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- Game Development
- 3D Modeling
- Visual Effects
- How it works
- Student showcase
- Career pathways
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- 4.8 stars on Google
- 5 stars on Facebook
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Below is a step-by-step guide for assigning students open-ended projects that use Code.org tools. This guide could be used by anyone but is targeted at middle and high school teachers currently teaching CS Discoveries as alternatives or ways to augment the existing course material.
More options for learning at home can be found on our Learning At Home page.
1. Choose a Tool
Programming in a brand new environment can be challenging and intimidating. We recommend using the following labs with your class after students have had sufficient time to learn to use them. Below you can find an overview of each tool and also how to get students practice using it.
Photo courtesy of Fundación Sadosky
Web Lab is a programming environment where students can make simple web pages using HTML and CSS. Design your web pages and share your site in seconds. Recommended for students who have completed at least Chapter 1 of Web Development .
Web Lab Documentation
Game Lab is a programming environment where you can make simple animations and games with objects and characters that interact with each other. Recommended for students who have completed at least Chapter 1 of Interactive Animations and Games .
Game Lab Documentation
App Lab Documentation
2. Choose a Project Idea
All three labs enable student creativity in different ways. Students can make a project about just about anything. It is even possible to make connections to other subjects like English language arts, math or science!
Get inspired! Browse the Project Gallery and remix!
Go to the Code.org Project Gallery and look at what other students around the world have shared. You can view a project, see the code, and remix it to make it your own! You might get inspired to invent your own project as a riff on one of these gallery projects to give to your students.
Check back soon for more game projects with Game Lab!
3. Assign the project
Example Instructions for students:
- Read through the instructions for the project and review the project guide or any example projects.
- Sign in to Code.org
- Create a new Web Lab project by clicking *Projects at the top of the screen or by using the Create menu. (Note that starting a Web Lab project requires clicking the ”View full list” button.)
- When you have completed your project please submit it by clicking on the Share button at the top of the page. Please copy the share link and send it to my email.
4. Support Student Learning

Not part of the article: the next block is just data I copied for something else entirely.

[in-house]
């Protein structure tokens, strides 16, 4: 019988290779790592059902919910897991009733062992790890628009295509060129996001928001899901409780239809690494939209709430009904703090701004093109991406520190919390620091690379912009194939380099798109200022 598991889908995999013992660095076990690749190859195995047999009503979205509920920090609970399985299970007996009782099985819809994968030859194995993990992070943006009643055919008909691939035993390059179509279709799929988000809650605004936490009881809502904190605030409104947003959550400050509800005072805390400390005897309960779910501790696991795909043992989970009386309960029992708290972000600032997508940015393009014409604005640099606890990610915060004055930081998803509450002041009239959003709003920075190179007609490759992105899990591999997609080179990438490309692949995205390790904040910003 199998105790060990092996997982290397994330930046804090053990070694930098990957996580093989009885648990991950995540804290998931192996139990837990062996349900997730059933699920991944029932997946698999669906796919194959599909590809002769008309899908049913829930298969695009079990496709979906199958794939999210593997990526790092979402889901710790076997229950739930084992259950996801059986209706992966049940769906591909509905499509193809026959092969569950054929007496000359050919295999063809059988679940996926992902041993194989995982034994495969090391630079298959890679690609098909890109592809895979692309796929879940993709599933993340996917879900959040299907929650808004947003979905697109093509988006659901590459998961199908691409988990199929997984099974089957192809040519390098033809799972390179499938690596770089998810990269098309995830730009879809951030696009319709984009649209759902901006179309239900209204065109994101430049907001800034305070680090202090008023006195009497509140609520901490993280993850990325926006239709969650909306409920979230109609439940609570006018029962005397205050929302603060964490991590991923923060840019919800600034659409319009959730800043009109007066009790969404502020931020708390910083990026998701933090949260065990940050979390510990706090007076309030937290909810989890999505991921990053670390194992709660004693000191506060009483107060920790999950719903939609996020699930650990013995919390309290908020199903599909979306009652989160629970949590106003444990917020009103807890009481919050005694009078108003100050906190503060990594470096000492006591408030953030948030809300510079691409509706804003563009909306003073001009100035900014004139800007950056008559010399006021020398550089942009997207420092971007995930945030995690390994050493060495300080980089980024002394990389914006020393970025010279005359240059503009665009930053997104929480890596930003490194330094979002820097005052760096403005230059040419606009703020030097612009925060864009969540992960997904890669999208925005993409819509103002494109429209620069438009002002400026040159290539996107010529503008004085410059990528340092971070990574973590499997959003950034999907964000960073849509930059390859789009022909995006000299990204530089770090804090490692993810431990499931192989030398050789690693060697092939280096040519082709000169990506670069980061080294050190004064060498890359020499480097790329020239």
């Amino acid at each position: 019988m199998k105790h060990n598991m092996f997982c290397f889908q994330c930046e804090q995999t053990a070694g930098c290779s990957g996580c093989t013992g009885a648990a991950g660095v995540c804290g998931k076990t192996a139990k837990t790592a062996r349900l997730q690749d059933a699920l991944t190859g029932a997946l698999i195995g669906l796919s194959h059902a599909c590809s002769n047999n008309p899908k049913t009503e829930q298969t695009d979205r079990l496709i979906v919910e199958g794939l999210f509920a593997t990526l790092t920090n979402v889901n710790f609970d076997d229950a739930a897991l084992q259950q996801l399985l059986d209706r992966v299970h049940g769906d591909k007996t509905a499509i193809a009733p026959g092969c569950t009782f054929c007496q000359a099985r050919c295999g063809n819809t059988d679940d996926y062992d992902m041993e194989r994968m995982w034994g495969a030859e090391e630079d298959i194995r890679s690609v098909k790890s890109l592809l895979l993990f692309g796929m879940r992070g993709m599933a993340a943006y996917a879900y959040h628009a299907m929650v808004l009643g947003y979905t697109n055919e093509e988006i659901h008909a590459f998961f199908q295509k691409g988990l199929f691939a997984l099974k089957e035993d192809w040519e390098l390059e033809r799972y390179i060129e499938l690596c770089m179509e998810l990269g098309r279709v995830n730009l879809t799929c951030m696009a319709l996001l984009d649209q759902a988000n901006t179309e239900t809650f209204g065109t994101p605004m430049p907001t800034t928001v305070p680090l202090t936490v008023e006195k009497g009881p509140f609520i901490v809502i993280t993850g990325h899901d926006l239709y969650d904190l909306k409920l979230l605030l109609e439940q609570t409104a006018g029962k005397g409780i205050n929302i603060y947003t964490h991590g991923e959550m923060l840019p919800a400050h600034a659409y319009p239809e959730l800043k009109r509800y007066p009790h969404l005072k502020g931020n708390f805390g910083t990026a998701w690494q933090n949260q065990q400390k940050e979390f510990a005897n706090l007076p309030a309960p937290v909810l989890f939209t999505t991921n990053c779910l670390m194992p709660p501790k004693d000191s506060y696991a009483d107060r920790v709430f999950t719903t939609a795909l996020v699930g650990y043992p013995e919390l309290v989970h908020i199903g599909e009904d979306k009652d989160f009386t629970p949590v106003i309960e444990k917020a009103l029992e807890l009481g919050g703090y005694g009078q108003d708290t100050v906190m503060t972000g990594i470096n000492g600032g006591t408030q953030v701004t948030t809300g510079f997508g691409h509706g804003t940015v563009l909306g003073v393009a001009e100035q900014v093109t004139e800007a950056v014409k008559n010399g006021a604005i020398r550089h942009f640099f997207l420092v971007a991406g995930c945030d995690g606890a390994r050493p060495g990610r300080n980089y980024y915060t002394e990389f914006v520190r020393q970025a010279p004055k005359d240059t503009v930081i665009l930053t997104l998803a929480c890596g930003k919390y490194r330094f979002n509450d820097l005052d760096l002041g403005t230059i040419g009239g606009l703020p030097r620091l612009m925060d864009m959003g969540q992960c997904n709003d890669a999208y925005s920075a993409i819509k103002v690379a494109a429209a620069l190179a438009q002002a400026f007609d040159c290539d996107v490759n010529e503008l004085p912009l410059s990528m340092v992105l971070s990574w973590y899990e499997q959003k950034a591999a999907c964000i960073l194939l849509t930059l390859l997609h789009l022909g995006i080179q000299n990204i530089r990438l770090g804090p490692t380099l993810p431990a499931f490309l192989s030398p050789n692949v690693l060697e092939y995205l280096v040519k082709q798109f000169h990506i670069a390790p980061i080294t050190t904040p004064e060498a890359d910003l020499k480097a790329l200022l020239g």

It’s important to consider how you can support your students through a project, especially when teaching and learning remotely. Doing this asynchronously means that students won’t have easy access to peers to collaborate with or a teacher to ask questions of. We also know that not every student will have access to an adult who can help them with the content at home. Your role in supporting student learning is more important than ever.
Embrace Asynchronous Collaboration
One benefit of open-ended, asynchronous projects is that they give students more freedom and space to come up with their own ideas and think independently. In a virtual environment, you can embrace the types of assignments that don’t have clear correct solutions or answers--assignments that more closely mirror projects that are common in the modern workplace. However, students will also need others to brainstorm with, bounce ideas off of, and get advice from. Think about setting up support structures like coding buddies or teams who work individually but support each other.
Below are some ideas that you may be able to utilize depending on your own capacity and your district policies.
- Use a classroom discussion board, encouraging students to help each other. If your class or school’s LMS doesn’t have such a feature you could try Piazza which has a good track record and is used for exactly this purpose in academic settings -- you can use it standalone, or it integrates with many LMSs.
- Have dedicated office hours where students can drop into a video call and ask questions. ( Zoom , Google Meet , and Microsoft Teams all have free accounts available to schools during school closures)
- Use a scheduling system where students can sign up for 5-10 minute calls with you during a limited section of time.
- Set-up dedicated “programming buddies” or “groups” where they check in with one another each day.